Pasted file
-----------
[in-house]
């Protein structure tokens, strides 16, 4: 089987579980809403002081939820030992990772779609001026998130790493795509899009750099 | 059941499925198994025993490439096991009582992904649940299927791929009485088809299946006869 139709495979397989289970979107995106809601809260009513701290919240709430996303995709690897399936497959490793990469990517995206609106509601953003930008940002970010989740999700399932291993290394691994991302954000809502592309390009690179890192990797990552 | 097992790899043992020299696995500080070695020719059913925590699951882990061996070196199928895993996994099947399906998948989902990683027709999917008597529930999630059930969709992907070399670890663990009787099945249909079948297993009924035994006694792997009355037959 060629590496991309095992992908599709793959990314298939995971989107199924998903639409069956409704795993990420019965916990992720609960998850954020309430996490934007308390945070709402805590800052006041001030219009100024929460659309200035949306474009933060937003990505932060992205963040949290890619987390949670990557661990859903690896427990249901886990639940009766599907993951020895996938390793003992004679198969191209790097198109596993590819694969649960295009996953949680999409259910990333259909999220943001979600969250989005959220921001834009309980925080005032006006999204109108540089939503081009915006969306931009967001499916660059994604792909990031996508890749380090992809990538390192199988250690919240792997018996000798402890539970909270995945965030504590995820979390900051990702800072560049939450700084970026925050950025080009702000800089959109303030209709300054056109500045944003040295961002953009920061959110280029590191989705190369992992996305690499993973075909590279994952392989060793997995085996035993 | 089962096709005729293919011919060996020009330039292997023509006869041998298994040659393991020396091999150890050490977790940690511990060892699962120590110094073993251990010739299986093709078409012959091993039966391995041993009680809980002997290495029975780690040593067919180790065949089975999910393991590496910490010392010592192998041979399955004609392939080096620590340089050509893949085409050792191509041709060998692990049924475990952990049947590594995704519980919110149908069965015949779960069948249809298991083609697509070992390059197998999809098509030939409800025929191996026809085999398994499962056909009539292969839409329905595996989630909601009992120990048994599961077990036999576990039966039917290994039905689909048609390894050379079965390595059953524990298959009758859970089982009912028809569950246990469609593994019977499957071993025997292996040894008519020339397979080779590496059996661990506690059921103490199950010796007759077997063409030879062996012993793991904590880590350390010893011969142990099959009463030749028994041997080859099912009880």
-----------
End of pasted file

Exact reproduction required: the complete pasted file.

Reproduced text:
[in-house]
């Protein structure tokens, strides 16, 4: 089987579980809403002081939820030992990772779609001026998130790493795509899009750099 | 059941499925198994025993490439096991009582992904649940299927791929009485088809299946006869 139709495979397989289970979107995106809601809260009513701290919240709430996303995709690897399936497959490793990469990517995206609106509601953003930008940002970010989740999700399932291993290394691994991302954000809502592309390009690179890192990797990552 | 097992790899043992020299696995500080070695020719059913925590699951882990061996070196199928895993996994099947399906998948989902990683027709999917008597529930999630059930969709992907070399670890663990009787099945249909079948297993009924035994006694792997009355037959 060629590496991309095992992908599709793959990314298939995971989107199924998903639409069956409704795993990420019965916990992720609960998850954020309430996490934007308390945070709402805590800052006041001030219009100024929460659309200035949306474009933060937003990505932060992205963040949290890619987390949670990557661990859903690896427990249901886990639940009766599907993951020895996938390793003992004679198969191209790097198109596993590819694969649960295009996953949680999409259910990333259909999220943001979600969250989005959220921001834009309980925080005032006006999204109108540089939503081009915006969306931009967001499916660059994604792909990031996508890749380090992809990538390192199988250690919240792997018996000798402890539970909270995945965030504590995820979390900051990702800072560049939450700084970026925050950025080009702000800089959109303030209709300054056109500045944003040295961002953009920061959110280029590191989705190369992992996305690499993973075909590279994952392989060793997995085996035993 | 089962096709005729293919011919060996020009330039292997023509006869041998298994040659393991020396091999150890050490977790940690511990060892699962120590110094073993251990010739299986093709078409012959091993039966391995041993009680809980002997290495029975780690040593067919180790065949089975999910393991590496910490010392010592192998041979399955004609392939080096620590340089050509893949085409050792191509041709060998692990049924475990952990049947590594995704519980919110149908069965015949779960069948249809298991083609697509070992390059197998999809098509030939409800025929191996026809085999398994499962056909009539292969839409329905595996989630909601009992120990048994599961077990036999576990039966039917290994039905689909048609390894050379079965390595059953524990298959009758859970089982009912028809569950246990469609593994019977499957071993025997292996040894008519020339397979080779590496059996661990506690059921103490199950010796007759077997063409030879062996012993793991904590880590350390010893011969142990099959009463030749028994041997080859099912009880």